Tuesday, 12 August 2014

Festival of Quilts

I spent Saturday and Sunday at the Festival of Quilts at the NEC. The LMQG was very lucky to have been offered a gallery space so I spent most of my time there talking to the many many visitors we had.

Sadly it meant I didn't really see much of the rest of the show because I was so knackered I didn't have the energy or brainpower left at the end of the day on Saturday to look at much, but it also meant I didn't have time to spend much either so that was very good for my bank balance.

I got to talk to so many wonderful people and if any of you are stopping by here, thank you so much. I enjoyed talking to you all but it did become a complete blur.

The experience left me thinking about a few things in a lot more detail than I have ever done before and I will address a couple of them here.

What is modern quilt and is there any different really to traditional or contempory quilting?

The answer to that is I don't really know. I found it very hard to define it and I believe the display we had showed such a variety of quilts that they couldn't all be simply lumped into a set of rules and definitions. While there is an aesthetic element to it, I also believe there is a state of mind around it.

Yes, it's about solids and modern prints and negative space and functionality and putting a twist on traditional blocks or not having a block structure at all. However, I'm sure what was being done in the 70's was considered modern to the generation before and likewise going back in time. I remember some of the Victoria quilts at the V&A show had prints that would be snapped up today as designer fabrics they were so bright and funky.

So as a title I've never felt very comfortable with it and that came home to me this weekend why. In another 20 or 30 years what we do will be old hat and the next generation will be wondering why we call what we did "modern".

But I mentioned a state of mind as well - this I think ties into the next question that came up a lot. Why did we form our own guild and not join the established ones?

When I first started quilting I explored my local guilds. Apart from the fact they all had waiting lists, their meeting arrangements didn't suit me. Either they met on weekdays or weekday evenings. Not suitable for someone working full time, especially as I frequently work away from home and stay away all week.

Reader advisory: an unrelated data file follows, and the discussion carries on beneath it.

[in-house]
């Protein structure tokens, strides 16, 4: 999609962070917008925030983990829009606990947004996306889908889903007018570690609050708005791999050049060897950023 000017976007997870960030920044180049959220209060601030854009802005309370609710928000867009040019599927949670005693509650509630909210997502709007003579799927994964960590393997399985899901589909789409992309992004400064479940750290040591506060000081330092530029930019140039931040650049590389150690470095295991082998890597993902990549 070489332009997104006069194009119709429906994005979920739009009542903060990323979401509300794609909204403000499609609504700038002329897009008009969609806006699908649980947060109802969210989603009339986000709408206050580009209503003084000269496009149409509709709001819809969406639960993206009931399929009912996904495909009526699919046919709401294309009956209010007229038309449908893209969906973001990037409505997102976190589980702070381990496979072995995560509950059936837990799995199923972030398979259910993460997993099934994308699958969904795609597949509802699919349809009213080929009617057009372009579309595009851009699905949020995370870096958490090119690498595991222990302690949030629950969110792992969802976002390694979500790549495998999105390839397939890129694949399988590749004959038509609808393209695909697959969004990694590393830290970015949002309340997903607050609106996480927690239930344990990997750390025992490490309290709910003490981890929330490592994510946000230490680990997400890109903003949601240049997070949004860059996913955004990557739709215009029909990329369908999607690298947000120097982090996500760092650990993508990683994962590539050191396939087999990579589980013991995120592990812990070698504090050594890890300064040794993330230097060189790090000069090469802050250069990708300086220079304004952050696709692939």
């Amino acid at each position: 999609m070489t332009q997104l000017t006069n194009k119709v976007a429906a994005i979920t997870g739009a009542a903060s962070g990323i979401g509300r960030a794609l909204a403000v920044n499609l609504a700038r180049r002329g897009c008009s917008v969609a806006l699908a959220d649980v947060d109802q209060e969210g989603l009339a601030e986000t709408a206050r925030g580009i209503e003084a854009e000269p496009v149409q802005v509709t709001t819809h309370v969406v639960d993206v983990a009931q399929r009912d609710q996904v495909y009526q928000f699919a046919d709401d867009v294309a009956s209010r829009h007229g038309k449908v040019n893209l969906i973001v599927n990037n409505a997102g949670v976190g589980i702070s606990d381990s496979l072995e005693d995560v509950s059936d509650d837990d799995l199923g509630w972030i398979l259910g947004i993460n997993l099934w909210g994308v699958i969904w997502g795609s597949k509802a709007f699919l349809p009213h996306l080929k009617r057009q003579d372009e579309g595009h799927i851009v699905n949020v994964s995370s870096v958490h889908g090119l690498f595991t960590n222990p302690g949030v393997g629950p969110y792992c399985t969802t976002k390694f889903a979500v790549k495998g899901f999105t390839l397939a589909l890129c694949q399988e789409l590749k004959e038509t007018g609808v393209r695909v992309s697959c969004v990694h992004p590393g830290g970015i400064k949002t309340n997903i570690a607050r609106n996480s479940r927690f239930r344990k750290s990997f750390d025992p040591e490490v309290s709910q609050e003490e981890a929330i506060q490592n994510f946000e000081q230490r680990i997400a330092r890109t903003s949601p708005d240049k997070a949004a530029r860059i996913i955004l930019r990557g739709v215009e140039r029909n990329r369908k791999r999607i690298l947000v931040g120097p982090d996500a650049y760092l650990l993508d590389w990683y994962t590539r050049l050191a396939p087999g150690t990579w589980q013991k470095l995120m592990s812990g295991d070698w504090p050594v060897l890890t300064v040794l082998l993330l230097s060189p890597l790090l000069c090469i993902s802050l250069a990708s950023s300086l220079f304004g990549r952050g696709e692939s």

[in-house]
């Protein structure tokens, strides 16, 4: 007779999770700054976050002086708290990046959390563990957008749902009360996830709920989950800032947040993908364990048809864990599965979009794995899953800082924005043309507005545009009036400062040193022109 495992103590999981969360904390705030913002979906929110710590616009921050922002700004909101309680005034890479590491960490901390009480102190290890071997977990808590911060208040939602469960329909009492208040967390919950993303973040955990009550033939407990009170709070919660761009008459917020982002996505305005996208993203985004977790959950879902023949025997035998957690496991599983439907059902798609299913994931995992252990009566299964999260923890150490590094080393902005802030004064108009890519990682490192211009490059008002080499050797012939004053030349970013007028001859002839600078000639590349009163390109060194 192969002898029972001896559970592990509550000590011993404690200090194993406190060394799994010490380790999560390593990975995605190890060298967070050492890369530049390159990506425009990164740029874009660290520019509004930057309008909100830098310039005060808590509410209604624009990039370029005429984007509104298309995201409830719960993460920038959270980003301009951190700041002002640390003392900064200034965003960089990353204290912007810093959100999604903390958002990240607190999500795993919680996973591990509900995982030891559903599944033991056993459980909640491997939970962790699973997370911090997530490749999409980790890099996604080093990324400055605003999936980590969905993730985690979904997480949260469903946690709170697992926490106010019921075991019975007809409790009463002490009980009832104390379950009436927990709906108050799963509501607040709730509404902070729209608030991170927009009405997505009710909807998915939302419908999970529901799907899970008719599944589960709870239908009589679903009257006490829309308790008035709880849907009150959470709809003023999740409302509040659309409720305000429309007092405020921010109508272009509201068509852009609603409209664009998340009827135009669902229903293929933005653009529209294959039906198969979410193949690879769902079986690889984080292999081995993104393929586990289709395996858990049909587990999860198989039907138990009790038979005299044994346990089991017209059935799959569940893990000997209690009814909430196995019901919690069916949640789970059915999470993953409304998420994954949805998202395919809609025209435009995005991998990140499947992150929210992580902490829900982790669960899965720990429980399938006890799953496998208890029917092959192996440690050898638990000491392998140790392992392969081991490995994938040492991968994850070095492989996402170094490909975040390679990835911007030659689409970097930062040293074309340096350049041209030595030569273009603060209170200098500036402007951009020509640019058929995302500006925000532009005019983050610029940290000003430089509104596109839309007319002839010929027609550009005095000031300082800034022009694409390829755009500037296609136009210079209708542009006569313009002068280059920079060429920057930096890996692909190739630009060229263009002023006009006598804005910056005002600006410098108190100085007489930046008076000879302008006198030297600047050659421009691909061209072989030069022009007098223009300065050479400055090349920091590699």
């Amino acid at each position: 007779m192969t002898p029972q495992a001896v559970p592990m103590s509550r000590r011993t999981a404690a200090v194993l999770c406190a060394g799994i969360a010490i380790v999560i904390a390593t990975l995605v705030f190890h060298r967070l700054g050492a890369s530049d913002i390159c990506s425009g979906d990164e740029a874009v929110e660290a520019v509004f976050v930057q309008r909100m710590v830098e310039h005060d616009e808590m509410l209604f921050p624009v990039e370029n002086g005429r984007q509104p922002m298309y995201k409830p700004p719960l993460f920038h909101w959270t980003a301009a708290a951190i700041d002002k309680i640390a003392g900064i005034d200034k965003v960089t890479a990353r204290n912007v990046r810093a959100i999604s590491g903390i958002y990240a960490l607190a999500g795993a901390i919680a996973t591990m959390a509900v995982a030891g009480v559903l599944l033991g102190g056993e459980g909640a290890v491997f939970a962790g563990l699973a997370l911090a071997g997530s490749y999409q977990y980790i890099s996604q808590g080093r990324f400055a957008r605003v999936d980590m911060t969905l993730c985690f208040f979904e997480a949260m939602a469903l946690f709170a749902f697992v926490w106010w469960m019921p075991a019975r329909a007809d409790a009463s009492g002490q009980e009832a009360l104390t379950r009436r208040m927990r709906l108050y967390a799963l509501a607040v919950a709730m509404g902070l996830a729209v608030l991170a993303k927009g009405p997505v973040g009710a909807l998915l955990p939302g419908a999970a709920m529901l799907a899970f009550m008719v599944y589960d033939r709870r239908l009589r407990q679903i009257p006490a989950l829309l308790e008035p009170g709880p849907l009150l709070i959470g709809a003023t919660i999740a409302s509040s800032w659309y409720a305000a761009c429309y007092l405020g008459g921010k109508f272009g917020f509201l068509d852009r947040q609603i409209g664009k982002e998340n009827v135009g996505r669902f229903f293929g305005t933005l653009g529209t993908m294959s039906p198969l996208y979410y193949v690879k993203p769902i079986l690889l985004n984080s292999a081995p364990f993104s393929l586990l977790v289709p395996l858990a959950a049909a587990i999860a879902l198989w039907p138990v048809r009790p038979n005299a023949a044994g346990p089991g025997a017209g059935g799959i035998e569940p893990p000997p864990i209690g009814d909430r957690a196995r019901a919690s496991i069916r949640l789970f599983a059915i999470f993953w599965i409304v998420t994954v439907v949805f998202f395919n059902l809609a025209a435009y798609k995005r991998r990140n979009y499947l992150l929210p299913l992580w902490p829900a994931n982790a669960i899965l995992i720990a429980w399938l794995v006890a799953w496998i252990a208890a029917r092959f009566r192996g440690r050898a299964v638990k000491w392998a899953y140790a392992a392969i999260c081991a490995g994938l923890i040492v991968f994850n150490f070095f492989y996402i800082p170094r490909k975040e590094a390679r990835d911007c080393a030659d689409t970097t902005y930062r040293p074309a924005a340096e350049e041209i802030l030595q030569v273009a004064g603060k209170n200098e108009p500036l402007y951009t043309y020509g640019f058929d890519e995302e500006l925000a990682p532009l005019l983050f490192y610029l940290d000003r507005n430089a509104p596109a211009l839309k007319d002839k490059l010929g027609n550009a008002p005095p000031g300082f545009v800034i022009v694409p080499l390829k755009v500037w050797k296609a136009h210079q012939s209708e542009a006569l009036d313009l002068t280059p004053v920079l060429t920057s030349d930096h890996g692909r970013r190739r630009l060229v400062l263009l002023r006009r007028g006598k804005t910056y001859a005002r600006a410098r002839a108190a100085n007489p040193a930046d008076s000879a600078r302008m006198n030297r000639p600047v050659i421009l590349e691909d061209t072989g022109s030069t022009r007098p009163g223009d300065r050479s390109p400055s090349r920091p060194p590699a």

I learned to quilt on the internet and then became part of a quilt community on the internet. Eventfully I want to meet people in the real world as well who shared my passion. Who didn't think it was weird if I stroked a cushion in a shop and who could gets as excited as I did over new prints and designs.

The established guilds near me didn't seem to be offering me the sense of community I was looking for. I went to a show near me which was lovely but I had an experience which put me off. They were asking people to hand piece some 9 patches at a table and I sat down to do one. A very nice lady who was there volunteering told me how I should do it. And I mean it when I say she was nice, but she also assumed that I needed telling and didn't ask me. I knew how to nest my seams, I had learnt it on the internet. It became clear to me that as nice as people were there, I didn't feel I fitted in even if their meeting schedule was suitable for a working woman.

I dont need to attend a guild to be taught things. Apart from some classes at the fat quarterly retreat and some workshops at FOQ I have never been to a class for any craft. I have alway taught myself but the rise of the internet has made it much easier to find new ideas and different techniques.

I have the mindset that there is no right or wrong way to do anything, just the way that works best for me. I love quilting and it is a total passion, but I do it for fun and it would not be fun if I felt there were rules I have to follow.

The LMQG has given me the opportunity to meet people who feel the same way as I do. We use social media to share ideas around the world and also get to stroke fabric together in real life. It's about being part of a community that I feel I fit into.

This has become a lot wordier than I intended so thank you if you are still reading. I wonder what modern quilting means to you and if you are part of a guild what you get from it?


Leanne said...

I tend to totally agree with what you have said. I think my modern quilt guild is struggling a bit as it is not sure what it is supposed to do, but few of the folks there are on line at all. I bet your display was lovely, do you have some photos to share?